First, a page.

Monday, March 19, 2007
Central Nevada's Shoe Tree
There’s a big cottonwood on U.S. 50 near Middlegate in the center of Nevada that is filled with shoes. It’s known as the Old Shoe Tree—and there are almost as many versions of the story about how it came to be as there are shoes hanging from it.
According to Rus Stevenson, who operates the nearby Middlegate Station Bar, located about 110 miles east of Reno, the tale of the Old Shoe Tree dates to the early 1990s. A young couple had been married in Colorado and was heading toward California.
As they drove across Nevada, they began to argue. Finally, the husband pulled over the side of the road, under the big cottonwood, and left his new bride there to cool off while he drove to the Middlegate Station for a beer.
After tossing back a brew, he returned to the tree and found his wife still hopping mad. In response, he grabbed a pair of her shoes and tossed them into the tree, then headed back to the bar for another beer.
After another half-hour or so, he returned to his wife. This time, they managed to patch-up their differences. Unfortunately, he found he couldn’t get her shoes out the tree and they drove off, leaving the footwear hanging from a branch.
Over time, others saw the shoes in the tree and began tossing old pairs into its branches. And thus, the legend of the Old Shoe Tree was born.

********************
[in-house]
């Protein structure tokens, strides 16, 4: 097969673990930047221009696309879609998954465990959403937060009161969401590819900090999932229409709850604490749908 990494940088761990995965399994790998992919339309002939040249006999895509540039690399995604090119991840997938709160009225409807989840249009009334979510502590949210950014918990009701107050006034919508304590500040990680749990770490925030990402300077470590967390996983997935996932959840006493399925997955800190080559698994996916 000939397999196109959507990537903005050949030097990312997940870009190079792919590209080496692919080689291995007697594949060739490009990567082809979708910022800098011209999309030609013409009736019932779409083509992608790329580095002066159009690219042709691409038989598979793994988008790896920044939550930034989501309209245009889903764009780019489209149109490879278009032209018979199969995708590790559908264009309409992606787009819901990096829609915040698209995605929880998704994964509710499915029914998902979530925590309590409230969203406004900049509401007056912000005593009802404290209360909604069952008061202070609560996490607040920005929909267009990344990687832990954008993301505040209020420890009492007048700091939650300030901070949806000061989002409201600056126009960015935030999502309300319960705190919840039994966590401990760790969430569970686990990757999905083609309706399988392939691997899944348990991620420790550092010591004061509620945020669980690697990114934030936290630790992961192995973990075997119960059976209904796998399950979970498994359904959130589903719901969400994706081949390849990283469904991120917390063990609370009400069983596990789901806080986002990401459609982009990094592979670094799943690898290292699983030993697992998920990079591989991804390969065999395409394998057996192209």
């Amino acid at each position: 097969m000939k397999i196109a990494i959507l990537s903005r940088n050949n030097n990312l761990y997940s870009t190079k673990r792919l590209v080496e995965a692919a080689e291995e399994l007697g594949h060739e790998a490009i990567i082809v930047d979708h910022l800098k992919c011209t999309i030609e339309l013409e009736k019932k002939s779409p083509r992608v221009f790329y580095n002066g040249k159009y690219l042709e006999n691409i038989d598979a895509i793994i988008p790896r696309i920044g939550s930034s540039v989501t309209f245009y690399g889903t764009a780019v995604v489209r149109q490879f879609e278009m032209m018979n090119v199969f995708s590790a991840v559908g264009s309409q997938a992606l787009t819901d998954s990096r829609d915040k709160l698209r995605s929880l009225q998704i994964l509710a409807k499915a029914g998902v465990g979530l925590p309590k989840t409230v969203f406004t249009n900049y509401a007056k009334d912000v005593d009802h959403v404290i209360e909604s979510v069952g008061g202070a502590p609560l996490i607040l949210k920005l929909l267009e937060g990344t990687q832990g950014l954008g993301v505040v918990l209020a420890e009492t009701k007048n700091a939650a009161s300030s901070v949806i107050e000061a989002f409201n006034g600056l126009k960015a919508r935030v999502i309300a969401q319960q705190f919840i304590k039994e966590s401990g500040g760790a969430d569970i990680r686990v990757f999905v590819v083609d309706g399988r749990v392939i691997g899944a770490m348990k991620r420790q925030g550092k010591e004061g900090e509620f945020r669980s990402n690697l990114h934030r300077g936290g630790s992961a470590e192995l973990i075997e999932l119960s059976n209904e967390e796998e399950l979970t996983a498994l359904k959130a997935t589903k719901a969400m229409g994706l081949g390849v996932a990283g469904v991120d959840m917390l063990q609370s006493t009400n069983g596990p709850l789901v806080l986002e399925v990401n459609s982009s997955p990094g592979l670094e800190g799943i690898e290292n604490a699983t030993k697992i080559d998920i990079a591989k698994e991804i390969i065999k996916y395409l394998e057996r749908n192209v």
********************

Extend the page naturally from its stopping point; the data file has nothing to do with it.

But there are other versions of the story—in fact, Fallon poet Kirk Robertson, who edits "neon," the Nevada Arts Council’s newspaper, recently asked people to send him their versions of what he called the tree’s “creation myth.”
According to another version, the event occurred a few years earlier, the couple was married in Reno, and driving home to Eastern Oregon.
After a fight, during which the wife threatened to walk back to Oregon, the husband threw her shoes into the tree and headed to the Middlegate bar. In this version, he returned to her only once and reconciled. However, she insisted he also toss a pair of his shoes into the tree.
Then, the apparently bare-footed couple headed home. Other folks came along, spotted the two sets of shoes in the tree, and began tossing their shoes into the cottonwood.
Regardless of the origins, it is a fact that for many years people have been throwing pairs of perfectly good shoes into the big tree.
These days, there are dozens of leather and canvas sneakers, oxfords, pumps, boots, wing-tips, slippers, sandals, and other foot items hanging from the Old Shoe Tree, which is located about three and a half hours east of Reno via U.S. 50. If you look closely, you might also notice a plastic pink flamingo tossed into the tree.
Additionally, a few years ago a person nailed a small, sock-shaped plaque to the tree, upon which is printed the following:
“The largest Shoe Tree in the world . . .
My friend as you’re driving by
Would you leave a pair of shoes
Fore now you have aplenty
So what have you to lose.
Someday someone may come walking
Bare feet so bruised and sore
To him, I’ll five a pair of shoes—
A friend who passed this way before
Dedicated to the memory of writer
E.M. Chapin, 10-97
Perhaps we will never know the sole reason for the Old Shoe Tree.